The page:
PART 1 Introduction to Shakespeares Othello Then must
- Slides: 18
PART 1: Introduction to Shakespeare’s Othello Then must you speak Of one that loved not wisely, but too well… *Copy ALL except slide #4, #13, #15, and #16. Read those slides aloud.
Shakespeare Vocabulary o o o o Verse vs. Prose Meter Foot Iambic Pentameter Blank Verse vs. Free Verse Sonnet Quatrain Couplet o o o o Aside Monologue Soliloquy Allusion Foil Tragedy Tragic Hero Tragic Flaw
Verse vs. Prose Verse: Poetic language that includes meter and sometimes rhyme; organized in lines with a consistent number of syllables Prose: Ordinary written language with no meter or rhyme; organized in sentences
*Slide #4 Prose “Sir, he’s rash and very sudden in choler, and haply may strike at you. Provoke him that he may, for even out of that will I cause these of Cyprus to mutiny, whose qualification shall come into no true taste again but by the displanting of Cassio” (2. 1. 294 -298). Verse “Most potent, grave, and reverend signoirs, My very noble and approved good masters: That I have ta’en away this old man’s daughter, It is most true; true I have married her” (1. 3. 91 -94).
Verse vs. Prose: Usage o o Poetic style of verse used for high status characters, great affairs of war and state, and tragic moments. Prose used for low status characters (servants, clowns, drunks, villains), proclamations, written challenges, accusations, letters, comedic moments, and to express madness.
Meter o Meter: the pattern of stressed and unstressed syllables. o Meter is responsible for creating the rhythm of a line.
Meter and Foot o Foot: a group of syllables that forms one complete unit of a metrical pattern. o Meter is described in terms of the pattern of stressed and unstressed syllables AND the total number of metrical feet in a line of verse. o Iambic pentameter is the most common metrical pattern in Shakespeare.
Iambic Pentameter Iamb: unstressed syllable, stressed syllable ˘ / Pentameter: Lines of five iambic feet; 10 syllables Example: ˘ / ˘ /˘ / But soft, what light through yonder window breaks?
Blank Verse vs. Free Verse Blank Verse: Unrhymed iambic pentameter One equal temper of heroic hearts, Made weak by time and fate, but strong in will To strive, to seek, to find, and not to yield. Free Verse: No regular meter One’s-Self I sing, a simple separate person, Yet utter the word Democratic, the word En- Masse.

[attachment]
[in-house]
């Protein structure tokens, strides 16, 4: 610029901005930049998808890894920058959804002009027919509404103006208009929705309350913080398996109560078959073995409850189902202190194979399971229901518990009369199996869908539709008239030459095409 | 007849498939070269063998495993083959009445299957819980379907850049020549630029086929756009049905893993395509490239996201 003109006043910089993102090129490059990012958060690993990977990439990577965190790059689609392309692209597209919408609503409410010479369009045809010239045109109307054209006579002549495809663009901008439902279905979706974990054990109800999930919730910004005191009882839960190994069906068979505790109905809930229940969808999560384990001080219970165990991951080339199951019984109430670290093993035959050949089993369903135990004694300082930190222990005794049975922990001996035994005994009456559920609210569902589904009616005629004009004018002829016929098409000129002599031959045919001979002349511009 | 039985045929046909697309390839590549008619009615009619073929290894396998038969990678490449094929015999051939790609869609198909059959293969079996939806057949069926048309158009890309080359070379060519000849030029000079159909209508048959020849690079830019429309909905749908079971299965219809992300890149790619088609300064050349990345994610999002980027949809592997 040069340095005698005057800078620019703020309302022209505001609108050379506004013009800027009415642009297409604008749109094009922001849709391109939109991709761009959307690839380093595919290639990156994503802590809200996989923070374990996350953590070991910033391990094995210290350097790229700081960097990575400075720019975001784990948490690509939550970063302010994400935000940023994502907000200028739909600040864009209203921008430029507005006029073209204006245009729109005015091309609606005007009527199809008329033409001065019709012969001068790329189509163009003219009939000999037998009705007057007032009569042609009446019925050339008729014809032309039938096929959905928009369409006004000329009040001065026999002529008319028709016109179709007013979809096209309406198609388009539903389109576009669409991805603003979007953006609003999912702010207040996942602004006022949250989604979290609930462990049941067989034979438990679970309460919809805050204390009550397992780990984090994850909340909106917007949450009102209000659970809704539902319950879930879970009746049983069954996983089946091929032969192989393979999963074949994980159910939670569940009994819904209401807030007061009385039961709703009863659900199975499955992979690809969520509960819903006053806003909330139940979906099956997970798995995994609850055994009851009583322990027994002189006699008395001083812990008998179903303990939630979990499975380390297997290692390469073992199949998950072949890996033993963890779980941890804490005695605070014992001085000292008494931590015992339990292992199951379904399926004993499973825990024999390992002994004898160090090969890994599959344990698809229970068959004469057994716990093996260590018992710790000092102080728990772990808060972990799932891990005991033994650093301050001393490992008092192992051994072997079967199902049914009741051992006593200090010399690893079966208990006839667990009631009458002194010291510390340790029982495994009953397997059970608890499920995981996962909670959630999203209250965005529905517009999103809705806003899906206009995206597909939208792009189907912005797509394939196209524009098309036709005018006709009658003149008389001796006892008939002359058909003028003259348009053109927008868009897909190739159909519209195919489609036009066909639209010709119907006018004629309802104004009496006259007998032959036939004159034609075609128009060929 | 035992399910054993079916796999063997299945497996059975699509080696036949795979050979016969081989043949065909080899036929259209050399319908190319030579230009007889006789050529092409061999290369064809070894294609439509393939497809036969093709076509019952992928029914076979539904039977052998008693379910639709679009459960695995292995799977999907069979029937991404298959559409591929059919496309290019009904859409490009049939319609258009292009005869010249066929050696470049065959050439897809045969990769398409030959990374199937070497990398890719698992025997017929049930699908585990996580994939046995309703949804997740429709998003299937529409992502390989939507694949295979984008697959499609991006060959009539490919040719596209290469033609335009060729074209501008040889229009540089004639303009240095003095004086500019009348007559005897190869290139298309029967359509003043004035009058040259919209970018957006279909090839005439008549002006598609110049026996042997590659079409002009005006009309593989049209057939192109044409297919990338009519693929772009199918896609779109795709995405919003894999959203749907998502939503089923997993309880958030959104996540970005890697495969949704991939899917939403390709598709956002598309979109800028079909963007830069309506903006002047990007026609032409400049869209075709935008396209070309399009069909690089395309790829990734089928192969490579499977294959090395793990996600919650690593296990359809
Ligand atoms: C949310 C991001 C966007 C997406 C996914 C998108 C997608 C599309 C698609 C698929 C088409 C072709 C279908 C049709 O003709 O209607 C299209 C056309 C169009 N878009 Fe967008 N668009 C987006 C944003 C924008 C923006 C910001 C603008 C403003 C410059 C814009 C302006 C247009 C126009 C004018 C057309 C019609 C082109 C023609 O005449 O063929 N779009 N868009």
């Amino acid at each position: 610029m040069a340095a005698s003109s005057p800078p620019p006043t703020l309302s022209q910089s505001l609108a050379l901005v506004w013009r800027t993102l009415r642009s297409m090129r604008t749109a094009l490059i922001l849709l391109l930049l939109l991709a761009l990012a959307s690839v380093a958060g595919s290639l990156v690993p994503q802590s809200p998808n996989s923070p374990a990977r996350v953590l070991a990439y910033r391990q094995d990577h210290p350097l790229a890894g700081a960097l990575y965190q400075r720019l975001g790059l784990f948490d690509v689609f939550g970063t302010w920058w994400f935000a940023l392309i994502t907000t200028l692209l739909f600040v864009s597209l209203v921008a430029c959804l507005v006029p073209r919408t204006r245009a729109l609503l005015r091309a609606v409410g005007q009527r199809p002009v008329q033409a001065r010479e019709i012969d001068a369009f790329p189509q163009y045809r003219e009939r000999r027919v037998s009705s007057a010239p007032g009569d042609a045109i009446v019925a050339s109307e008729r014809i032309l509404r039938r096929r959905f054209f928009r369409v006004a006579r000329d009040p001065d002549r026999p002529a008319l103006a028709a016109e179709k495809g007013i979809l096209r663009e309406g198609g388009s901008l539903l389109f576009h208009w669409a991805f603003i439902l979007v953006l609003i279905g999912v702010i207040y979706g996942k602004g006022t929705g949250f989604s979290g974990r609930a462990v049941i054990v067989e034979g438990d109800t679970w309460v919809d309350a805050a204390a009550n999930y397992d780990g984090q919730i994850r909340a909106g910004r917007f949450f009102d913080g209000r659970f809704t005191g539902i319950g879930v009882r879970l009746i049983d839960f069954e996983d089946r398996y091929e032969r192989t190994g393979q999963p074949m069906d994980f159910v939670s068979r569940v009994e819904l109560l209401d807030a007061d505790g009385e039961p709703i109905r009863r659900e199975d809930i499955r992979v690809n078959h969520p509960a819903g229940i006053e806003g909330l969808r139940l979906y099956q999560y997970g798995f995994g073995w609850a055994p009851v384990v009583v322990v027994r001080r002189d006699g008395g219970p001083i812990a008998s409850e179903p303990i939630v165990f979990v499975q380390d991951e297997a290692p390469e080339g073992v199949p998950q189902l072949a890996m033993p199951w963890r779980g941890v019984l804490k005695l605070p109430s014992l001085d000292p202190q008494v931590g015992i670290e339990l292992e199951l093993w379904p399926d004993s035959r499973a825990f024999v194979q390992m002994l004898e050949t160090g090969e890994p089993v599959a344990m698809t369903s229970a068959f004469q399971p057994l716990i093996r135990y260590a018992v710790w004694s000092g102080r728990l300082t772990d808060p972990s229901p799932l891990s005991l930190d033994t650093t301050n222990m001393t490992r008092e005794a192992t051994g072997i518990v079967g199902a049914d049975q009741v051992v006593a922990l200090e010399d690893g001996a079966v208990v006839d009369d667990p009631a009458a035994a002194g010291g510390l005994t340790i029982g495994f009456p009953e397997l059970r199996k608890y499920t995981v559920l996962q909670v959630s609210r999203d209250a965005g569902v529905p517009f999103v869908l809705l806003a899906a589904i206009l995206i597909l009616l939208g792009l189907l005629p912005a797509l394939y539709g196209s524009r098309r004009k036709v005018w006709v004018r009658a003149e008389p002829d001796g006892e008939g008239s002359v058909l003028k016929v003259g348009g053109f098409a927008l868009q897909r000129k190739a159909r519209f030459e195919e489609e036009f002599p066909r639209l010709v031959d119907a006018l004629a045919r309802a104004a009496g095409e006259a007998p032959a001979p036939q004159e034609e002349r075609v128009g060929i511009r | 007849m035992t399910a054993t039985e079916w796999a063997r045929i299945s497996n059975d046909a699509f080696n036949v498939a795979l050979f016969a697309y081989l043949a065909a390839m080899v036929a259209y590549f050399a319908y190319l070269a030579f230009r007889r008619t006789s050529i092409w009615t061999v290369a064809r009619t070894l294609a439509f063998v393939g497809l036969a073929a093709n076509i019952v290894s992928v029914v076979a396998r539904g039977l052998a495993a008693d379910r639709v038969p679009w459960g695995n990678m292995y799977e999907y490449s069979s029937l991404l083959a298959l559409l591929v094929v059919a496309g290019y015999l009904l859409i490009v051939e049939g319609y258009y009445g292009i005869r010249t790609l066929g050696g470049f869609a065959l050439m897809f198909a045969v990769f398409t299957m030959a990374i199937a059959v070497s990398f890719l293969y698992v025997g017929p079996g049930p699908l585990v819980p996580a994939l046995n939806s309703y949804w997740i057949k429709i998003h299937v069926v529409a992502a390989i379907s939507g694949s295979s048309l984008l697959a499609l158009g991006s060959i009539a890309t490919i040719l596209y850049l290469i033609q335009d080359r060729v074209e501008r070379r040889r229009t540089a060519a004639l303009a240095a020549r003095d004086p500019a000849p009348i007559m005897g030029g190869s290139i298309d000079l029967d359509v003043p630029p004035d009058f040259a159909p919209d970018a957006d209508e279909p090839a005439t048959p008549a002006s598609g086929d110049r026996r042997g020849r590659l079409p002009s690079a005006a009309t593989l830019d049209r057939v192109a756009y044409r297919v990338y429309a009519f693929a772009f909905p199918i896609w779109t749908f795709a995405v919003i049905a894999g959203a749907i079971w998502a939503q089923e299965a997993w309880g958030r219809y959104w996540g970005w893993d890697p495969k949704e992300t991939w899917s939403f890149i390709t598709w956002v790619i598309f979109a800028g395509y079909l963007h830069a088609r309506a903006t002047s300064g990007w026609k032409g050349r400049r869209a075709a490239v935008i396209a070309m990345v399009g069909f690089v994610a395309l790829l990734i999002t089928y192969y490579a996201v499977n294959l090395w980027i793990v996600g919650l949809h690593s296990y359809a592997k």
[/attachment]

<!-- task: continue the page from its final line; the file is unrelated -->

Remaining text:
Aside, Monologue, and Soliloquy Aside: Monologue: Soliloquy: a character’s remark, either to the audience or another character, that other characters on stage are not supposed to hear an extended speech by a single character that is uninterrupted by others a speech a character gives when s/he is alone on stage
Foil A character whose personality or attitudes are in sharp contrast to those of another character in the same work
Allusion o Allusion: reference to an event, person, place, or another work of literature o Shakespeare’s work contains numerous allusions to Greek and Roman mythology.
*Tragedy (slide #13) o o A serious play representing the disastrous downfall of the hero Achieves a catharsis by arousing pity and terror in the audience Hero is led into fatal calamity by hamartia (tragic flaw or error) which often takes the form of hubris (excessive pride leading to divine retribution) Tragic effect depends upon audience’s awareness of the admirable qualities of the hero which are wasted in the disaster
Othello: Setting o Journey from Venice, Italy to Cyprus o Venice = order, rule of reason ? o Cyprus = disorder, rule of passion ?
* o o Venice – An oligarchic city-state of enormous mercantile wealth, Venice in Shakespeare‘s time was a byword for luxury and culture, and was also famous for its judicial system. Ottoman, Ottomites – Refers to the Turkish empire and the Turkish people.
* o Cyprus – This island, near Turkey and Syria, was annexed by Venice in 1489 and conquered by the Turks in 1571. The play presents a wish-fulfillment destruction of the Turkish fleet that leaves the island Venetian, but Venice did in fact undo Turkish seapower that same year in the victory of Lepanto.